No point complaining about high prices. They keep others from getting their hands on to all the nice things that you enjoy.
Of course, sometimes you have to play "others", but that's life.
Tim Harford (writing in the Financial Times) tells us that even hidden prices are functional and make the world a better place:
Perhaps, however, these hidden extras aren’t quite so bad. In fact, I think the world might be more expensive - and more unfair - without them. If that seems counterintuitive, it’s because we tend to assume that the alternative to hidden charges is no charges at all.
The very next day I got a chance to reflect upon life, the coffee experience and hidden prices.
I have ranted about cornmeal sticks with coffee at the Cafe Coffee Day before.
On Saturday they served up a packet of sticks again and impaired an otherwise perfect time. The sticks shouldn't have come with either the coffee or the sandwich that I had ordered.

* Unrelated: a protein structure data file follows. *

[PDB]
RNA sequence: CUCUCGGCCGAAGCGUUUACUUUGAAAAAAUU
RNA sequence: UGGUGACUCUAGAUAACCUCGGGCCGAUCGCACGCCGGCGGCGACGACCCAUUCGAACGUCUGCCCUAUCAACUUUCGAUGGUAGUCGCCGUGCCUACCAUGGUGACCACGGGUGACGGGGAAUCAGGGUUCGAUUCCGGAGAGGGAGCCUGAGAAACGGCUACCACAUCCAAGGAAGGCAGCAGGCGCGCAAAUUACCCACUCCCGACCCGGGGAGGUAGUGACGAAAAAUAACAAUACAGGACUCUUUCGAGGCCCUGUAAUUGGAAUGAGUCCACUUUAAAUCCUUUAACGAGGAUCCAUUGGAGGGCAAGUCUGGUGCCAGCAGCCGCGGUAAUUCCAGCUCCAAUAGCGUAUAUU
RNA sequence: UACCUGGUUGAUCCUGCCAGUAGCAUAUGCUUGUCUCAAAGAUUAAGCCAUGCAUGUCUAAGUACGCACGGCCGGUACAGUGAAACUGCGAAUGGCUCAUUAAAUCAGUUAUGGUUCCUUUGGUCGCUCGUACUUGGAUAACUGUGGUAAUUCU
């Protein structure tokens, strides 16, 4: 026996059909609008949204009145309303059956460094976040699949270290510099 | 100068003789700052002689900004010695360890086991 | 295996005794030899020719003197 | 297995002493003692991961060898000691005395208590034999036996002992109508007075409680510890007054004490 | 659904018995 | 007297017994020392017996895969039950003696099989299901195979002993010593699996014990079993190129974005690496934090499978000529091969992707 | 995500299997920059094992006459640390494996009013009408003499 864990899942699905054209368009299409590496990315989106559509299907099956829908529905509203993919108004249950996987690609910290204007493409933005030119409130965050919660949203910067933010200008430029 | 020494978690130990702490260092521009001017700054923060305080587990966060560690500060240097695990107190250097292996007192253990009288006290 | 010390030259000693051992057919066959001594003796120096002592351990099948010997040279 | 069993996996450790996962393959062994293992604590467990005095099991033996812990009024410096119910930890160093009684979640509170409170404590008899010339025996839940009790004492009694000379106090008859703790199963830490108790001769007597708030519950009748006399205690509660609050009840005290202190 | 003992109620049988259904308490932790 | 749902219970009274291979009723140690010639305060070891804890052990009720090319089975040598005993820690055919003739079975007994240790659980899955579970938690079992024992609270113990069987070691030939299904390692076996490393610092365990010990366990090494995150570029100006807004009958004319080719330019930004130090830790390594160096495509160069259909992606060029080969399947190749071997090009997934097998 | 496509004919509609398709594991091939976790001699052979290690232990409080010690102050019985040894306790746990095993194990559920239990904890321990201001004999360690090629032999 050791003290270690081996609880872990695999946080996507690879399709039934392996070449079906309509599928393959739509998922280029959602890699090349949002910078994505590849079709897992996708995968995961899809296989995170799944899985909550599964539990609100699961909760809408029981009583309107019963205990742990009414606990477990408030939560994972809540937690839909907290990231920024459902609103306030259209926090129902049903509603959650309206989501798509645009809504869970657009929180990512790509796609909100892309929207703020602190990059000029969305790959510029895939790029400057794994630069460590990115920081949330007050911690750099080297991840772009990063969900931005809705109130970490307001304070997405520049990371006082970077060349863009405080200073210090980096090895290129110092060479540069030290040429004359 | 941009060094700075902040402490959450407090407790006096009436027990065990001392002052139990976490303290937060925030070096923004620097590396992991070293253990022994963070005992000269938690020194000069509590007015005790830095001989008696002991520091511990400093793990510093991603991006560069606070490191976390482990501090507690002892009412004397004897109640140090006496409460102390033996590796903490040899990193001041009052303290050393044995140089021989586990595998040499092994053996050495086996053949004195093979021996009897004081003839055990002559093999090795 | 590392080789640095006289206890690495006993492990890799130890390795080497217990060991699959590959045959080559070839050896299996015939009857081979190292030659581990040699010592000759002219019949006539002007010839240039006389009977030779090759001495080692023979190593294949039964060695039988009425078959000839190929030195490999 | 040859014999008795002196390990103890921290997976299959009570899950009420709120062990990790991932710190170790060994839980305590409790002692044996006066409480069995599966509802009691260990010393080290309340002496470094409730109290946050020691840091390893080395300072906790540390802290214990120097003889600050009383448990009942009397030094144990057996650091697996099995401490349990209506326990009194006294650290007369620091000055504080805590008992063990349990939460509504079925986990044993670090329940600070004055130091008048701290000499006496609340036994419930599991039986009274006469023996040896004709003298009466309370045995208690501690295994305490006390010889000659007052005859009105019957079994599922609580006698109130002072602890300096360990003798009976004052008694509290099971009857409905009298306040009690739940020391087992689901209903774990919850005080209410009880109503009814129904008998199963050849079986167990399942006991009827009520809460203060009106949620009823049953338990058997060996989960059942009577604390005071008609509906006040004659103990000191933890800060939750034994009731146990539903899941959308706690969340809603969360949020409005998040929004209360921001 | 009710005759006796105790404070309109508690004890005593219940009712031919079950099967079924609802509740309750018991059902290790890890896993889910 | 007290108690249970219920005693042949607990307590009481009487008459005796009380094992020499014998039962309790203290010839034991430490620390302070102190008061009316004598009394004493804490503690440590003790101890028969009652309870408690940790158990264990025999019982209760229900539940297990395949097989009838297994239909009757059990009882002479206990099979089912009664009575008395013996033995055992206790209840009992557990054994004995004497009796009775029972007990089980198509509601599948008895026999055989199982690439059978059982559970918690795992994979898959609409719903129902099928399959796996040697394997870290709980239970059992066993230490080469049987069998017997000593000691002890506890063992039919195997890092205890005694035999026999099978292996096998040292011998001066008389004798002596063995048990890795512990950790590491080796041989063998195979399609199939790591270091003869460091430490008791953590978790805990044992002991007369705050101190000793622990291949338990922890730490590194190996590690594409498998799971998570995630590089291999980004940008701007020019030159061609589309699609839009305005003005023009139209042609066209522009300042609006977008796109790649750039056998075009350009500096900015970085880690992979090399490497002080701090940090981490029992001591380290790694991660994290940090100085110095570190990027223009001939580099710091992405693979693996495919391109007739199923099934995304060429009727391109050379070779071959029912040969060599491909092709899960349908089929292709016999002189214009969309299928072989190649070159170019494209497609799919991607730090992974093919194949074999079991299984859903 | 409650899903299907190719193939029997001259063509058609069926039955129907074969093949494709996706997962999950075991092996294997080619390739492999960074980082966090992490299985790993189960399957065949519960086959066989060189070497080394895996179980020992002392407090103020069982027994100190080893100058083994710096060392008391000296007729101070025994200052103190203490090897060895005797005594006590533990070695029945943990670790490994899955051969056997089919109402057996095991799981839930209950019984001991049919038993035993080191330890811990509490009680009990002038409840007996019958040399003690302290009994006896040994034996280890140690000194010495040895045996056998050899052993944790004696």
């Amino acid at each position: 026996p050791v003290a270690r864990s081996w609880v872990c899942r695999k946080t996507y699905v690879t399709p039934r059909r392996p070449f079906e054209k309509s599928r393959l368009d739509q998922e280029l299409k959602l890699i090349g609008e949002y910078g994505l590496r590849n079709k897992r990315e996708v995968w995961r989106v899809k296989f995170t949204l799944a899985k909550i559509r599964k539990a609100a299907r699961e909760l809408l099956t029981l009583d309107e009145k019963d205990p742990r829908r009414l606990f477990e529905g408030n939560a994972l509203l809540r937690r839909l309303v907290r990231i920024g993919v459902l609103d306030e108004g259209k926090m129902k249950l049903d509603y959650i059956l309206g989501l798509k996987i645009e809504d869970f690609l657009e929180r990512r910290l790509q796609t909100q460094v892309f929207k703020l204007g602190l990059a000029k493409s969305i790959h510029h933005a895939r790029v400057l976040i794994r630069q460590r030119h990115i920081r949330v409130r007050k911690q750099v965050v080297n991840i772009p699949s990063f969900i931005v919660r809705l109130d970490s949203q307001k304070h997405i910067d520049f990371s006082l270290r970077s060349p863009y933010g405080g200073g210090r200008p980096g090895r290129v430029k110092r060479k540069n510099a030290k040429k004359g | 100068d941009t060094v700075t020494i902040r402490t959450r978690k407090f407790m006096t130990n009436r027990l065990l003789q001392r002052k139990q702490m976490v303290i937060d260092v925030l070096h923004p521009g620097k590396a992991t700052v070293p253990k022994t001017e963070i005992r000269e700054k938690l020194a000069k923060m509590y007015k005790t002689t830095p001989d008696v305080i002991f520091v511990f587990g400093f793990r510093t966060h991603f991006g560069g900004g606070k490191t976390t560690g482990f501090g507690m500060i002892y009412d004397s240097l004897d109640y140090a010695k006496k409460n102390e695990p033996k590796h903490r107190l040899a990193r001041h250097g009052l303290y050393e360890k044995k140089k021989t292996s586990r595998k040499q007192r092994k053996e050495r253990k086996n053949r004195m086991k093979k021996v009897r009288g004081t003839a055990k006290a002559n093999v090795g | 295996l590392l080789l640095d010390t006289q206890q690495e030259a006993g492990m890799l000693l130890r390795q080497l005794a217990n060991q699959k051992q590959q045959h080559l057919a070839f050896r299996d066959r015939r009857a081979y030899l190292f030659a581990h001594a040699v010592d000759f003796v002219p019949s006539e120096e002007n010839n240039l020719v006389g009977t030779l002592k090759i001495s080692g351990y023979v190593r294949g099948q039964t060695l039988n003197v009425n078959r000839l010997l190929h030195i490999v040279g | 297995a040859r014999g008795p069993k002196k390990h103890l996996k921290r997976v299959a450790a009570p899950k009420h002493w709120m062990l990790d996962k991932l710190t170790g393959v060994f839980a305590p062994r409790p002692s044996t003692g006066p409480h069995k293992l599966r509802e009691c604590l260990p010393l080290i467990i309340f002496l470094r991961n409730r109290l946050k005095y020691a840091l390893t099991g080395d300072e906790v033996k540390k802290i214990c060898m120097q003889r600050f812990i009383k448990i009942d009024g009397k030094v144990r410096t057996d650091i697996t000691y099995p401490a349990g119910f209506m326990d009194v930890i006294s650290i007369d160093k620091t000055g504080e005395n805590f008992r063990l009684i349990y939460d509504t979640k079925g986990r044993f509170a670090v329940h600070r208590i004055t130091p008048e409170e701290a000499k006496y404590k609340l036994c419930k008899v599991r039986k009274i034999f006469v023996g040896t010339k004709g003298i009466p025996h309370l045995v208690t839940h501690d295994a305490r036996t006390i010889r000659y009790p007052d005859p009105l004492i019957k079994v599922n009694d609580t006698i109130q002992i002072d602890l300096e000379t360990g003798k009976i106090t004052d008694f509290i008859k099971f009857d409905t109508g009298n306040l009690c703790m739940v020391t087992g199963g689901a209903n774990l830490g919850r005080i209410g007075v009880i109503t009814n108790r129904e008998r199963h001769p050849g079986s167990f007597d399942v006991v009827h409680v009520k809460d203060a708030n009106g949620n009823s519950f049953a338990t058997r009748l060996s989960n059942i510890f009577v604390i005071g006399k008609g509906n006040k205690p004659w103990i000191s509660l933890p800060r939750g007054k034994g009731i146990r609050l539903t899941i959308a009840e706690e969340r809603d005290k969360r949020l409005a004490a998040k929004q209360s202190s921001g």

I figured they were part of the SUPER SW VEG TIKK, which means their cost was hidden in the price of the sandwich.
My wife didn't seem to mind and Tim Harford says that hidden prices make economic sense, so why am I ranting about a free packet that cost 5% of the total bill?
Because hidden prices are functional, only when you have the option to incur the expenditure.
I welcome expensive minibars in hotel rooms, because I rarely pick anything from them. And I'd resent a free minibar because guests may be tempted to drink to excess and push up room rent for everybody. On the other hand, nobody should have to pay for the soap in their bathrooms.
In other words, a purchased product or service package should meet one's expectations of what it's supposed to be. No need to play with the expectations, unless you can deliver a significantly better, and welcome, experience.
Therefore, IMHO, a better option for Cafe Coffee Day may be to let the customers ask for a free packet of cornmeal sticks.